Camille Claudel lived in Nogent sur Seine as a teenager, and from there, she was launched into her career as a sculptor, her talent carrying her to Auguste Rodin’s studio and into another complex world. The recently-opened Museum in Nogent sur Seine holds an important number of her sculptures, and offers a fascinating glimpse into the world of late 19th and early 20th century French sculptors.Read More
Basel's Paper Museum is a small, extremely well-presented museum that takes one from paper-making to the history of writing, printing, book-binding and many other facets of the world of paper. As an artist, I was enthralled and found the paper they Museum still makes most tempting and beautiful.Read More
When John Singer Sargent painted this scene of Claude Monet working en plein air, he recorded the heyday of the Impressionists' love of working outdoors to record and celebrate nature. Ever since, there has been a long list of wonderful plein air artists on every continent, and we artists, living today, have a rich heritage of landscape art from which to be inspired. This is the final Part 5 of my blog entry on Plein Air Art- Looking Back.Read More
Every time one listens to the news these days, in no matter what country, it seems that someone is trying to damage or destroy someone else, or else trying to take advantage of someone else or another group. It really is a time when one can count oneself very privileged simply to be able, in peace, to listen to bird song, see a lightning storm dance across the sea, see the flutter of leaves in a poplar tree. Even in the art world, alas, increasingly, artists seem to be getting very much the short end of the stick. Of course, there are exceptions. Nonetheless, I have found, over the years, that many museums and art galleries have scant regard for contracts signed, agreements made or arrangements undertaken with artists. Expediency and politics rule. For the benefit of the administrative side of the art world, of course.Read More
Part of the fun of going to a museum is wondering what you are going to learn about that is totally unexpected and utterly fascinating. There is always something that stops one in one’s tracks. In London, I had huge fun recently learning about the most unusual and esoteric of objects in today’s context. How often does one use a tobacco grater today!
Tobacco had first been brought to Europe by Christopher Columbus and his men from Cuba, and by 1528, Europeans in general were being introduced to it, with an emphasis on all its medicinal advantages. The thriving trade helped foster colonization and was also an important factor in the slave trade with Africa. Sir Walter Raleigh supposedly brought the Virginia strain of tobacco to England in 1578 and again, its healthful aspects were emphasized. Virginia became a very important source of tobacco, with its cultivation spreading to the Carolinas. Tonnage imported to England steadily increased, and by 1620, 54,000 kg. were produced in Jamestown, Virginia, alone.Read More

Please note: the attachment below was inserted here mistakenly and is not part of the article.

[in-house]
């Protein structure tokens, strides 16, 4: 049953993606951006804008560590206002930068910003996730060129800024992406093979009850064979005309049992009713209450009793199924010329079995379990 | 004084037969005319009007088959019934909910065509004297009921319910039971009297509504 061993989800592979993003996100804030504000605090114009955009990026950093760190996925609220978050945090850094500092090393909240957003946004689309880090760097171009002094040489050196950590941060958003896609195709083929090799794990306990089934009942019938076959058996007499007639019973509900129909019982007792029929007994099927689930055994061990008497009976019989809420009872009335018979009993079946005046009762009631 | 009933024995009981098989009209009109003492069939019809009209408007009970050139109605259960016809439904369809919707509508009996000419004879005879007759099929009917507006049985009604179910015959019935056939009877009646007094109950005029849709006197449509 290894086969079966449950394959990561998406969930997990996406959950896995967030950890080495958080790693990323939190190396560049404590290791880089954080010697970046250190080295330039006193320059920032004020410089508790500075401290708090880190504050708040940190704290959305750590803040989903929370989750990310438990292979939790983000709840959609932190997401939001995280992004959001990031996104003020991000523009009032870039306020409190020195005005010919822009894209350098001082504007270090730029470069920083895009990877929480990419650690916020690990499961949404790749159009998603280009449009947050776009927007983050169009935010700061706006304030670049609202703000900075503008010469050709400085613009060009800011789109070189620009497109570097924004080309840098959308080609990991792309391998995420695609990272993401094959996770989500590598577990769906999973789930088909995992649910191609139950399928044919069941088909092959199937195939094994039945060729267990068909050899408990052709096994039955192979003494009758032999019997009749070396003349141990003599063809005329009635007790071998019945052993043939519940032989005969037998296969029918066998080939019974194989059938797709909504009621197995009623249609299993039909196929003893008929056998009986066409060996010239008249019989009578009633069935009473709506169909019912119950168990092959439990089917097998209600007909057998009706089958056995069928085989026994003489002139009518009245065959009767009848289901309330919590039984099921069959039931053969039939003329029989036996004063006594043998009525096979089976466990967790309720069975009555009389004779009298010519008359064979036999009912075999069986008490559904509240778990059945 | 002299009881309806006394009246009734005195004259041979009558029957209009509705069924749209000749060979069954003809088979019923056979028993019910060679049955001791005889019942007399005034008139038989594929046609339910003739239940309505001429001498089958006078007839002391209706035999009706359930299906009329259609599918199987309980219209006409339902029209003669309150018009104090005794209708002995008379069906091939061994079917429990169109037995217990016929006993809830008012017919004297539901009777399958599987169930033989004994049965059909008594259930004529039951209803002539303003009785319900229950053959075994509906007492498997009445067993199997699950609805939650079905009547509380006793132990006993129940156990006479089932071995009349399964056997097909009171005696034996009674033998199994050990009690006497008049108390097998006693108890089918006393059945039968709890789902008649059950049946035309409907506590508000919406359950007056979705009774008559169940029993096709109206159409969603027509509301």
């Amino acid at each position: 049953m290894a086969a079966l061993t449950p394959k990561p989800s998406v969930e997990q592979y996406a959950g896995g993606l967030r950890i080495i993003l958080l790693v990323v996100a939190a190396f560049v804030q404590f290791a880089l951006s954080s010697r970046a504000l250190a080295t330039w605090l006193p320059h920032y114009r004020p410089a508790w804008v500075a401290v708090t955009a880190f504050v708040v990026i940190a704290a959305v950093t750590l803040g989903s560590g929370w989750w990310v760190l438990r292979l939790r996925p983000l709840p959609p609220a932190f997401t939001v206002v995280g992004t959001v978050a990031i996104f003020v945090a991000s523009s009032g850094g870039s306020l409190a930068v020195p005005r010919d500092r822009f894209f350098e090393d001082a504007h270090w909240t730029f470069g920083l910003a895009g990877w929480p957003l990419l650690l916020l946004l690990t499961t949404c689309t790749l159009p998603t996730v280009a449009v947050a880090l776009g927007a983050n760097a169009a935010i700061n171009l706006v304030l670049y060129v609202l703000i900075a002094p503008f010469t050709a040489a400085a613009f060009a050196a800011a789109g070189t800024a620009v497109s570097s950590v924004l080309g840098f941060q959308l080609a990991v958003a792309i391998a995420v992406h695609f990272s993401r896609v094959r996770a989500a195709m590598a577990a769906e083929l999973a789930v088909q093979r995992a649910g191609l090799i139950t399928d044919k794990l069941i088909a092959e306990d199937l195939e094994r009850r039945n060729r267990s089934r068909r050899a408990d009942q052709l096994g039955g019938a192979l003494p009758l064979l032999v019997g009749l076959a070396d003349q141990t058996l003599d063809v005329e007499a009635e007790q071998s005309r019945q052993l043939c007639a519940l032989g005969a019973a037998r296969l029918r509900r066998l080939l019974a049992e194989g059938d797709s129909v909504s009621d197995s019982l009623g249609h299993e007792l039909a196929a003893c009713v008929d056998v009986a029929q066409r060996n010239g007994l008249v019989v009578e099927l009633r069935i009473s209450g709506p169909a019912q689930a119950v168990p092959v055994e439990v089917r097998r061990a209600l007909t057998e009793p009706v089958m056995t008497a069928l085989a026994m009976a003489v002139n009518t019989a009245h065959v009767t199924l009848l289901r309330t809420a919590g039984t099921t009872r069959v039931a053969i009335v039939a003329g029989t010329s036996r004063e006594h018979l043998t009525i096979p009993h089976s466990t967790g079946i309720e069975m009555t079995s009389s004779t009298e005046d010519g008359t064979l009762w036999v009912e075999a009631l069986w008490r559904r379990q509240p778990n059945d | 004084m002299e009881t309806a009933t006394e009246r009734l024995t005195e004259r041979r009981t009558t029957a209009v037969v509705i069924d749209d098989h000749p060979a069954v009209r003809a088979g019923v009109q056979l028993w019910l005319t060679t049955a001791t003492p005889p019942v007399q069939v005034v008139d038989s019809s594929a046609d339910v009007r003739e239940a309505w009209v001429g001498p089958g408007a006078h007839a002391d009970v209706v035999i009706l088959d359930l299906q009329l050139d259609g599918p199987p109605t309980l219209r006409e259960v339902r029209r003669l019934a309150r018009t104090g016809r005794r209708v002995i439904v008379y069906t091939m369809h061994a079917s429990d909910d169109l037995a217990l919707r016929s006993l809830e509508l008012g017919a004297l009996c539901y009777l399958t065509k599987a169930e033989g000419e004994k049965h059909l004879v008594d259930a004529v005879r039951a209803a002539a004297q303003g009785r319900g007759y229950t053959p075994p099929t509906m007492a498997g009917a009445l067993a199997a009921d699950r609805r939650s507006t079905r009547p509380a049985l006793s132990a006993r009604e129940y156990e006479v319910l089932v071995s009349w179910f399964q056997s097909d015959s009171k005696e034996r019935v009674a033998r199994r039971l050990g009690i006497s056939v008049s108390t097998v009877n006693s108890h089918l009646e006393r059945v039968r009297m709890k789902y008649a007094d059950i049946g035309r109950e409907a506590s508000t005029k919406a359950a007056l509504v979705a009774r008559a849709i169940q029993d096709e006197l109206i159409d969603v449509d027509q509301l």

It was a chance remark made as I was leaving to revisit Vézelay, the amazing Basilica which dates from the mid-ninth century: "You'll be going to the Zervos Museum too, won't you?" I stopped in my tracks. I had never heard of this museum. So it was explained to me that this was a small gem of a museum, not to be missed. Easy to find as you climb the hill to the imposing Basilica dominating the hills of green central Burgundy.
So after I had lingered and marvelled at the Romanesque architecture, the extraordinary stone carvings on portals and pillars (now a little over-restored to my eyes, but perhaps I should not cavil) and listened to monks and nuns chanting their midday services, I found my way to the discreet entrance to the Zervos Museum.
After a charming welcome, I wandered into the house, once the home of Romain Rolland, the French writer, who spent time there during the Second World War until his death in 1944. Christian Zervos, born in Greece but a naturalised Frenchman, was noted for his Cahiers d'Art which he edited from his rue du Dragon office in Paris' 6th arrondissement, above the gallery he also ran. His connections to Vézelay began when he and his wife bought a small farm there in 1937; there they entertained Picasso, Léger, Le Corbusier, Paul Eluard and many other artists over the years. In 1970, Zervos left his collection of Cahiers d'Art and art to Vézelay. He and his wife, Yvonne, are buried in the cemetery near the Basilica.
I was indeed fascinated and astonished at the museum art collection, which ranges from Kandinsky, Giocometti and Miro to Calder mobiles and a small painting, Picassos, a huge Léger mural, Raoul Dufy, Dogon sculptures from Mali, small but exquisite Cycladic and Middle Eastern pieces. A personal collection, acquired with friendship and a keen, discerning eye - the result is a delight to see.